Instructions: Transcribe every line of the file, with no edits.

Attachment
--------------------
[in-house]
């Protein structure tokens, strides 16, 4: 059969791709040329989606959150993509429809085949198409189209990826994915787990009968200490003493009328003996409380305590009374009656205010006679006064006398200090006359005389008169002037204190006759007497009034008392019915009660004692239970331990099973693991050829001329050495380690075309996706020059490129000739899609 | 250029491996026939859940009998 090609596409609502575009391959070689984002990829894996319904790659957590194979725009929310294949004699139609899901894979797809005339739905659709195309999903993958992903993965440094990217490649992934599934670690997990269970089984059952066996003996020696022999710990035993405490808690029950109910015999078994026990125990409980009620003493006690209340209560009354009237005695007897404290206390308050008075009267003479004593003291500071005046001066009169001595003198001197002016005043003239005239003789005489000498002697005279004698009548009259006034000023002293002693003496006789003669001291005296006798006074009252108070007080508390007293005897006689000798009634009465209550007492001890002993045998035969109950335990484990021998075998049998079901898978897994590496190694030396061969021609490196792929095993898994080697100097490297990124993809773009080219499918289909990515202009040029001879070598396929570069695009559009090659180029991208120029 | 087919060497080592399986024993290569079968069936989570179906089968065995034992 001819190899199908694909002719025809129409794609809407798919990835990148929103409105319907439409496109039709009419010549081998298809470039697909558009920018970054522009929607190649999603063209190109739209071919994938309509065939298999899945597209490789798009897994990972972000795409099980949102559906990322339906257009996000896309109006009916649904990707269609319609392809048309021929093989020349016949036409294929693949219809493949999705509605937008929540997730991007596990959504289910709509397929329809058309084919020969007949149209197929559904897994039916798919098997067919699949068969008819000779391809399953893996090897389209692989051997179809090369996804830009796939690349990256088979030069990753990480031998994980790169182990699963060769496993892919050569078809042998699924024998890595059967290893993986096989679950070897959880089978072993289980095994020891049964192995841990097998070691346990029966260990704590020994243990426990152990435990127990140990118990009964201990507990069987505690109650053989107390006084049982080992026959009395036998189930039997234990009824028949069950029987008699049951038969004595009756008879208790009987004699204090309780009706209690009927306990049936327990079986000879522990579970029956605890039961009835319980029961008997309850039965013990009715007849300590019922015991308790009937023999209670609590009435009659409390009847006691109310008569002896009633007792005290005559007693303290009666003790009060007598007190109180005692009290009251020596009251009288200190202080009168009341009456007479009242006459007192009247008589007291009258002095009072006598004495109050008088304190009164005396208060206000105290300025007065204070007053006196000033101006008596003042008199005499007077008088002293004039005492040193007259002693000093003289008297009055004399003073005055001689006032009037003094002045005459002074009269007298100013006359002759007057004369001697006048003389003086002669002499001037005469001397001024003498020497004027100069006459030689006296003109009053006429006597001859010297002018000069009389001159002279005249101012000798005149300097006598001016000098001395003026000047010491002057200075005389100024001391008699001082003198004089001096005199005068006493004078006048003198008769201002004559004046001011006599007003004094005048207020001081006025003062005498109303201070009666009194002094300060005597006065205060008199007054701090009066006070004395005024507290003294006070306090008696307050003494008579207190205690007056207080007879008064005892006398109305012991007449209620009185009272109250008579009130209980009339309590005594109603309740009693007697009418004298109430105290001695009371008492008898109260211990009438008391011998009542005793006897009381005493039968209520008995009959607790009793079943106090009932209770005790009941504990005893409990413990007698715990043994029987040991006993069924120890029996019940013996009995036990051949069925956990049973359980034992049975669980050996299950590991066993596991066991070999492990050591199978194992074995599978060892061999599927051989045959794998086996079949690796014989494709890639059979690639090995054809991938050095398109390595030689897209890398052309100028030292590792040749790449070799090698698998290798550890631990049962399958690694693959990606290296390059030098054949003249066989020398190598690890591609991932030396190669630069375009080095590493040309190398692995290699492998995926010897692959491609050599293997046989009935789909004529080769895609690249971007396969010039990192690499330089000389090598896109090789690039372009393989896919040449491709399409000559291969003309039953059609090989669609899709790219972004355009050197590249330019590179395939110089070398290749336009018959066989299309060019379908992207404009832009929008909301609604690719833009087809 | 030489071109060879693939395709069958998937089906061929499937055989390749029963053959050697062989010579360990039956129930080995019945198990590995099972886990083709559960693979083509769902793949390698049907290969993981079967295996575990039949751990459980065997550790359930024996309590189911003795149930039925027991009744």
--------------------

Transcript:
[in-house]
């Protein structure tokens, strides 16, 4: 059969791709040329989606959150993509429809085949198409189209990826994915787990009968200490003493009328003996409380305590009374009656205010006679006064006398200090006359005389008169002037204190006759007497009034008392019915009660004692239970331990099973693991050829001329050495380690075309996706020059490129000739899609 | 250029491996026939859940009998 090609596409609502575009391959070689984002990829894996319904790659957590194979725009929310294949004699139609899901894979797809005339739905659709195309999903993958992903993965440094990217490649992934599934670690997990269970089984059952066996003996020696022999710990035993405490808690029950109910015999078994026990125990409980009620003493006690209340209560009354009237005695007897404290206390308050008075009267003479004593003291500071005046001066009169001595003198001197002016005043003239005239003789005489000498002697005279004698009548009259006034000023002293002693003496006789003669001291005296006798006074009252108070007080508390007293005897006689000798009634009465209550007492001890002993045998035969109950335990484990021998075998049998079901898978897994590496190694030396061969021609490196792929095993898994080697100097490297990124993809773009080219499918289909990515202009040029001879070598396929570069695009559009090659180029991208120029 | 087919060497080592399986024993290569079968069936989570179906089968065995034992 001819190899199908694909002719025809129409794609809407798919990835990148929103409105319907439409496109039709009419010549081998298809470039697909558009920018970054522009929607190649999603063209190109739209071919994938309509065939298999899945597209490789798009897994990972972000795409099980949102559906990322339906257009996000896309109006009916649904990707269609319609392809048309021929093989020349016949036409294929693949219809493949999705509605937008929540997730991007596990959504289910709509397929329809058309084919020969007949149209197929559904897994039916798919098997067919699949068969008819000779391809399953893996090897389209692989051997179809090369996804830009796939690349990256088979030069990753990480031998994980790169182990699963060769496993892919050569078809042998699924024998890595059967290893993986096989679950070897959880089978072993289980095994020891049964192995841990097998070691346990029966260990704590020994243990426990152990435990127990140990118990009964201990507990069987505690109650053989107390006084049982080992026959009395036998189930039997234990009824028949069950029987008699049951038969004595009756008879208790009987004699204090309780009706209690009927306990049936327990079986000879522990579970029956605890039961009835319980029961008997309850039965013990009715007849300590019922015991308790009937023999209670609590009435009659409390009847006691109310008569002896009633007792005290005559007693303290009666003790009060007598007190109180005692009290009251020596009251009288200190202080009168009341009456007479009242006459007192009247008589007291009258002095009072006598004495109050008088304190009164005396208060206000105290300025007065204070007053006196000033101006008596003042008199005499007077008088002293004039005492040193007259002693000093003289008297009055004399003073005055001689006032009037003094002045005459002074009269007298100013006359002759007057004369001697006048003389003086002669002499001037005469001397001024003498020497004027100069006459030689006296003109009053006429006597001859010297002018000069009389001159002279005249101012000798005149300097006598001016000098001395003026000047010491002057200075005389100024001391008699001082003198004089001096005199005068006493004078006048003198008769201002004559004046001011006599007003004094005048207020001081006025003062005498109303201070009666009194002094300060005597006065205060008199007054701090009066006070004395005024507290003294006070306090008696307050003494008579207190205690007056207080007879008064005892006398109305012991007449209620009185009272109250008579009130209980009339309590005594109603309740009693007697009418004298109430105290001695009371008492008898109260211990009438008391011998009542005793006897009381005493039968209520008995009959607790009793079943106090009932209770005790009941504990005893409990413990007698715990043994029987040991006993069924120890029996019940013996009995036990051949069925956990049973359980034992049975669980050996299950590991066993596991066991070999492990050591199978194992074995599978060892061999599927051989045959794998086996079949690796014989494709890639059979690639090995054809991938050095398109390595030689897209890398052309100028030292590792040749790449070799090698698998290798550890631990049962399958690694693959990606290296390059030098054949003249066989020398190598690890591609991932030396190669630069375009080095590493040309190398692995290699492998995926010897692959491609050599293997046989009935789909004529080769895609690249971007396969010039990192690499330089000389090598896109090789690039372009393989896919040449491709399409000559291969003309039953059609090989669609899709790219972004355009050197590249330019590179395939110089070398290749336009018959066989299309060019379908992207404009832009929008909301609604690719833009087809 | 030489071109060879693939395709069958998937089906061929499937055989390749029963053959050697062989010579360990039956129930080995019945198990590995099972886990083709559960693979083509769902793949390698049907290969993981079967295996575990039949751990459980065997550790359930024996309590189911003795149930039925027991009744």